It was also written of Bagehot at the time of his death: “All the interests connected with banking and the money market, from the Directors of the Bank of England down to the smallest discount establishments, will miss the acute criticism, the steady guidance, the admirable lucid reasonings, which made the Economist, on its own ground, a power in the business world. And this power was strengthened by moral forces. The Economist, under Mr. Bagehot’s management, never fell under the shadow of a suspicion. Its censures were often severe, and its warnings to the public could not fail sometimes to damage the repute of insecure investments. But the anger of the irritated investor, or of the disappointed speculator, never took the form of an impeachment of the motives of the critic. Even in Capel Court, where the belief in human virtue is scarcely developed, a suggestion that Mr. Bagehot’s praise or blame was anything else than strictly impartial would have been scouted as an absurdity.” And again: “Where shall we find articles on city matters that week after week command the attention and sustain the interest of educated men who have no personal concern in such subjects and no knowledge of them beyond that which Mr. Bagehot has himself imparted to them.”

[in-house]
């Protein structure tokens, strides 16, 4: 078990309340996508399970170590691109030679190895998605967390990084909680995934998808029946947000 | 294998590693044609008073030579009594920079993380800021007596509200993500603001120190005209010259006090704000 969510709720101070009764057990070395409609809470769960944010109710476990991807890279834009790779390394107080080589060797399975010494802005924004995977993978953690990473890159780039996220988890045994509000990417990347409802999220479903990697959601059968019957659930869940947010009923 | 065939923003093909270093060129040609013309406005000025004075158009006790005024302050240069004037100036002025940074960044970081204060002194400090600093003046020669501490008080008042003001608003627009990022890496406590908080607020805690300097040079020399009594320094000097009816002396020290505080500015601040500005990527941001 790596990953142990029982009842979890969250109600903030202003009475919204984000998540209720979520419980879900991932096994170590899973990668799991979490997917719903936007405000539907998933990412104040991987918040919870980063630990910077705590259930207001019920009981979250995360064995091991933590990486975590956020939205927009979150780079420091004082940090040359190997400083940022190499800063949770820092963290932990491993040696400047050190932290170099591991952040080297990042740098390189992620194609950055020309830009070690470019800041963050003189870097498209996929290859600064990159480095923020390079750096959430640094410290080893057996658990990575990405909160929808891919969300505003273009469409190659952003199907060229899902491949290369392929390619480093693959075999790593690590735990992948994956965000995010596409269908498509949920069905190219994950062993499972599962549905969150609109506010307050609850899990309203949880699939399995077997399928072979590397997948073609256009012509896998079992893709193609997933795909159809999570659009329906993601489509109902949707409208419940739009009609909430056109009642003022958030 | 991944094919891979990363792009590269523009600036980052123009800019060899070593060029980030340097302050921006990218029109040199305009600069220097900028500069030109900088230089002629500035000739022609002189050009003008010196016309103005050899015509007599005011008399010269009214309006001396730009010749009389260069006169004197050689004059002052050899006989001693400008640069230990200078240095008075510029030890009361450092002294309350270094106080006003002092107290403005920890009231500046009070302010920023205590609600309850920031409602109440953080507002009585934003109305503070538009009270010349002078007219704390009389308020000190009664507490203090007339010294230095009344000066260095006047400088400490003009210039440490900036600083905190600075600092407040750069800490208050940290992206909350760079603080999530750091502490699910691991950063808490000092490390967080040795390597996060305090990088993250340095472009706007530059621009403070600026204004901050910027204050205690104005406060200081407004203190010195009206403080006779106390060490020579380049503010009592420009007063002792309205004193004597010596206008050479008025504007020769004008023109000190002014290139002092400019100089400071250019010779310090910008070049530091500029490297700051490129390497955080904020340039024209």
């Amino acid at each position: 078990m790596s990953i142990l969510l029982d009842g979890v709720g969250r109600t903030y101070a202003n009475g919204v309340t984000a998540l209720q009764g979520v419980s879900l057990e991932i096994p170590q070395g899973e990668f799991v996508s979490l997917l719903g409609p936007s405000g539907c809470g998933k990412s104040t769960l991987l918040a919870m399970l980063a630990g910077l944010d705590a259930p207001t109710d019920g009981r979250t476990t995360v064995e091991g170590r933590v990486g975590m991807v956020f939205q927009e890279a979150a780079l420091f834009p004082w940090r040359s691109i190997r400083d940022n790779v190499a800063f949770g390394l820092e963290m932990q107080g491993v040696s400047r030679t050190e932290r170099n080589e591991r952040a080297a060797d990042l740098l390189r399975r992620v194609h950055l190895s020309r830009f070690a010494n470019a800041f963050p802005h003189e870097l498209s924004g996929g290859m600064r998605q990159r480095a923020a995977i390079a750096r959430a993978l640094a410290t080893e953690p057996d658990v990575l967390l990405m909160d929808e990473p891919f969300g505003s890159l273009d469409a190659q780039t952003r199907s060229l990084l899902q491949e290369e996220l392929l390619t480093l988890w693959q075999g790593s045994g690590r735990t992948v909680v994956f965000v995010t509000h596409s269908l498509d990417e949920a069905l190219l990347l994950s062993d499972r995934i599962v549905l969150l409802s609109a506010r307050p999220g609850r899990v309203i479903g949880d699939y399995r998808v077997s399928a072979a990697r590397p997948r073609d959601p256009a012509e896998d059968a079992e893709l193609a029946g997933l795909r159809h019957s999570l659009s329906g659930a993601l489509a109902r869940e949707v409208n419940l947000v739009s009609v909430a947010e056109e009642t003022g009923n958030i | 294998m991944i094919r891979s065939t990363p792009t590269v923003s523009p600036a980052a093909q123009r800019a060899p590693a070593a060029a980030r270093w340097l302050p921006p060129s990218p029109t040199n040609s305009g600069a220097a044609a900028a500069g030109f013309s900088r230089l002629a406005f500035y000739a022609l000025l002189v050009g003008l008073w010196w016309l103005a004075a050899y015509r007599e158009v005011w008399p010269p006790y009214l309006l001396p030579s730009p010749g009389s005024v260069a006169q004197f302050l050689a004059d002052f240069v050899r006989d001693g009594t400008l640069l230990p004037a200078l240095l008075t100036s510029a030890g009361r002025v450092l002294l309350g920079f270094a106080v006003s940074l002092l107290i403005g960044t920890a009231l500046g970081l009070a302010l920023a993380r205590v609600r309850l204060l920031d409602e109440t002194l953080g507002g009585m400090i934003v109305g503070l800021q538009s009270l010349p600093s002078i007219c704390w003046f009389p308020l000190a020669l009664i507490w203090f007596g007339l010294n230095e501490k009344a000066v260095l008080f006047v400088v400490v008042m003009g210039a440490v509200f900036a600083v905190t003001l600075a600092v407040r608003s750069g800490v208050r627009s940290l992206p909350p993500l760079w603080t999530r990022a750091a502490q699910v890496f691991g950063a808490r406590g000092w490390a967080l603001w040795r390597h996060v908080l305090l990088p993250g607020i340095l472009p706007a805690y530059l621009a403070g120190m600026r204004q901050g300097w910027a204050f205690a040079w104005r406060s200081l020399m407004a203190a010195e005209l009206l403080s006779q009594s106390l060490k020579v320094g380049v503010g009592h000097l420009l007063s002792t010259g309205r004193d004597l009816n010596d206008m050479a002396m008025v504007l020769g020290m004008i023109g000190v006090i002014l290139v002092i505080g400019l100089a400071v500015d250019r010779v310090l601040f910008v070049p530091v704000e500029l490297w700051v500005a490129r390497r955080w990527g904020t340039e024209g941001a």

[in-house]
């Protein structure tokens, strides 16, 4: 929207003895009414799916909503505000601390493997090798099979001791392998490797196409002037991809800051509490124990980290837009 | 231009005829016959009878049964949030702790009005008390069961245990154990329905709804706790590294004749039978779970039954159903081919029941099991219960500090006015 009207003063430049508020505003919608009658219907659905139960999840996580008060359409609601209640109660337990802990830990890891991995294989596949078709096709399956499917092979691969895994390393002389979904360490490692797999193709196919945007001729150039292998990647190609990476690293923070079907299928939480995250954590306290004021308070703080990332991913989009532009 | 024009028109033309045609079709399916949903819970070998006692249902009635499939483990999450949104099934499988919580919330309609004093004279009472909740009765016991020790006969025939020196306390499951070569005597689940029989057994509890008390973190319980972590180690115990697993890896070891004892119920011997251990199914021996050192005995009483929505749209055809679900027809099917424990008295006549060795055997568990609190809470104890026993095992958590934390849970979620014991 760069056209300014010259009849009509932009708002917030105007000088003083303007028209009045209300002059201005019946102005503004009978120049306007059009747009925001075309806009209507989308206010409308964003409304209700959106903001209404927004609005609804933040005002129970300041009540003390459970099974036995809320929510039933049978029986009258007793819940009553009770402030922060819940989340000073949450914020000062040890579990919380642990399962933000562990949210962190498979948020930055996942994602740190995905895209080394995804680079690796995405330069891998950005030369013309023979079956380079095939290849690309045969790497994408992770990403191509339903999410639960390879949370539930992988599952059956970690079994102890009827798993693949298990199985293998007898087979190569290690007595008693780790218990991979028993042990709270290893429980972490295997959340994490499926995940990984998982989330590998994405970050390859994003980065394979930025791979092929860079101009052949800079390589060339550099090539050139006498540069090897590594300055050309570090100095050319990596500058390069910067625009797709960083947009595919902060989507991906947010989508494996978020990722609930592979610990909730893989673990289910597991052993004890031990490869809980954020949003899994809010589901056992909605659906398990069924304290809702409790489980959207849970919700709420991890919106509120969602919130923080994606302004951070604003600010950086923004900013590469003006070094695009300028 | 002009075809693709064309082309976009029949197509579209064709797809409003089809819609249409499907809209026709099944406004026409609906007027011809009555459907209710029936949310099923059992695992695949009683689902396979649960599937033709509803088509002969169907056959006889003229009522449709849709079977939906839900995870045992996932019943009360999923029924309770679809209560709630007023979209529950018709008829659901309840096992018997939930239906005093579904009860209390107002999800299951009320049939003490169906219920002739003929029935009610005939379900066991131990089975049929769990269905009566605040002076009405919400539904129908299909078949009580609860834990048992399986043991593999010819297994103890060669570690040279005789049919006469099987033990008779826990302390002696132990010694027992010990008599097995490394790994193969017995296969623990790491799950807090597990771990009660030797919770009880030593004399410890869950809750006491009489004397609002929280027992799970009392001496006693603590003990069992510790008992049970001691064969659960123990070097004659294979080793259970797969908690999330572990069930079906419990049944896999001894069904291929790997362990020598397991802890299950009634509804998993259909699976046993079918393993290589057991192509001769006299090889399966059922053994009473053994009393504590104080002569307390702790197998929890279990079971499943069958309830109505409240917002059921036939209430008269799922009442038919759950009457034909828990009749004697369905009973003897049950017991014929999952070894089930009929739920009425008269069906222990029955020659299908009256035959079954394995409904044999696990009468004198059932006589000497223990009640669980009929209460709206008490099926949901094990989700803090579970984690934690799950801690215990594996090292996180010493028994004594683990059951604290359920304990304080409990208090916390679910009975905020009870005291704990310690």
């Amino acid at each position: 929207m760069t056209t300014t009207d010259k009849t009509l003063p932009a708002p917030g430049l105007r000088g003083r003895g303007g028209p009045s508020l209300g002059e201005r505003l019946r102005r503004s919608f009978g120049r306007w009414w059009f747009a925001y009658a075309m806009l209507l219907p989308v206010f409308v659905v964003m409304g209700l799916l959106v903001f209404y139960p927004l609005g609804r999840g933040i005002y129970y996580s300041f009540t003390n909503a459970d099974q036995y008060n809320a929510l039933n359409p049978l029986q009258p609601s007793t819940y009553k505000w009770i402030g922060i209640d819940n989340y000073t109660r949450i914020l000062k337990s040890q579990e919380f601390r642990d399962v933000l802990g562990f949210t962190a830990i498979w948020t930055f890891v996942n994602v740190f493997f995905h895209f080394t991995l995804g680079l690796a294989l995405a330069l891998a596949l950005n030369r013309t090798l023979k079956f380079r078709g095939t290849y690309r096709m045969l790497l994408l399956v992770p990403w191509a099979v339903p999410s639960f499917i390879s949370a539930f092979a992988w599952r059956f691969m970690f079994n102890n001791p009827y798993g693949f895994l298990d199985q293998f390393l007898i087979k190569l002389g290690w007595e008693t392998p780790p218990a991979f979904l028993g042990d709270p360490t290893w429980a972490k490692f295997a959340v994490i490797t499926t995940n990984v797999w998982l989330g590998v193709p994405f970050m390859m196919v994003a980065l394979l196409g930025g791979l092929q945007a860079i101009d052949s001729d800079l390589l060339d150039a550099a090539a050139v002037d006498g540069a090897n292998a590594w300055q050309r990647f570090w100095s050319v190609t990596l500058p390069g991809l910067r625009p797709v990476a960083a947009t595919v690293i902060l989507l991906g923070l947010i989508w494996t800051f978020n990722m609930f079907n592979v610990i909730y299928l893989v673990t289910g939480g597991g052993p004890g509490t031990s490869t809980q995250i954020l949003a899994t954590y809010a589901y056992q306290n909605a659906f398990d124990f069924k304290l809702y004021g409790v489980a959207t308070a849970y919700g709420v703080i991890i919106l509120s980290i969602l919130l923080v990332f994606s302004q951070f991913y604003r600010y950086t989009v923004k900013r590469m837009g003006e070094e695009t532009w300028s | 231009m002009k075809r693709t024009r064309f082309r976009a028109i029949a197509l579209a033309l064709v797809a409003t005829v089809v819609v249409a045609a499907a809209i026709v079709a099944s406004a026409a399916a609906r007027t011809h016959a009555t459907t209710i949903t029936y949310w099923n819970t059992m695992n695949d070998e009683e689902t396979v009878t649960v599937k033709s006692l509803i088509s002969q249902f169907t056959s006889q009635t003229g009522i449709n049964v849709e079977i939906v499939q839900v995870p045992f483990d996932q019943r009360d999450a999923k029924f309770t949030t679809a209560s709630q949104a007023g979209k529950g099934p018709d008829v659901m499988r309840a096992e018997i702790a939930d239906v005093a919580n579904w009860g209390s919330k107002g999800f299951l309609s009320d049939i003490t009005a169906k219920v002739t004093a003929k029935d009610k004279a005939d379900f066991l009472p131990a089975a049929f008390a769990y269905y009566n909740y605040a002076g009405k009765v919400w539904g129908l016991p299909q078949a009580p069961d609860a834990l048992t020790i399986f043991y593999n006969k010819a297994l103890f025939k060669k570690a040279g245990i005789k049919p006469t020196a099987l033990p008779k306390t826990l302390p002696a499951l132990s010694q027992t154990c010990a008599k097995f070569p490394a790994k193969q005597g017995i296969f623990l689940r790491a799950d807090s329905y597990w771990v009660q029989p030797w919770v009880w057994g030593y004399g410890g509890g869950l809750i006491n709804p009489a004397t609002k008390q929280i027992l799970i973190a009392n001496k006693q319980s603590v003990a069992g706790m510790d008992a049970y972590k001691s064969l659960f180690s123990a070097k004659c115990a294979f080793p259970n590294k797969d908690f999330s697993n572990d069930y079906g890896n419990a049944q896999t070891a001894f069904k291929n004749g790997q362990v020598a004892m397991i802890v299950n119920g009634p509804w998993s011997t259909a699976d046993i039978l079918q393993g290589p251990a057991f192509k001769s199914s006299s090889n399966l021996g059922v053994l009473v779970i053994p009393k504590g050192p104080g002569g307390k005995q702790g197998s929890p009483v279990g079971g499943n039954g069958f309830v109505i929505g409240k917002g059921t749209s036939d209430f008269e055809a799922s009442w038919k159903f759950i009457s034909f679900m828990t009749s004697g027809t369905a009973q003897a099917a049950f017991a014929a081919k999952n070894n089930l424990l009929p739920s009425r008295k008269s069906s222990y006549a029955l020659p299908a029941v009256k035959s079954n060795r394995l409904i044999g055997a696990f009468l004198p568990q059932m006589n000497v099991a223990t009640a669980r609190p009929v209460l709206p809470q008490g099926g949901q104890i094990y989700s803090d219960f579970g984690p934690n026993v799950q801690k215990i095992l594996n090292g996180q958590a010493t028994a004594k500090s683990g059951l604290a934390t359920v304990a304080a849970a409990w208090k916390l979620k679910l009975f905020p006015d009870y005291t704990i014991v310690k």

The articles treating of these financial questions have not, however, been those chosen for re-publication in the present volume. Information imparted and judgment delivered on these subjects in each issue of the Economist were doubtless of infinite value to those concerned in finance, and even of interest to those who were not, but it may be questioned whether these articles would have as much permanent interest for the public as those written on other subjects, namely on people, politics, and literature.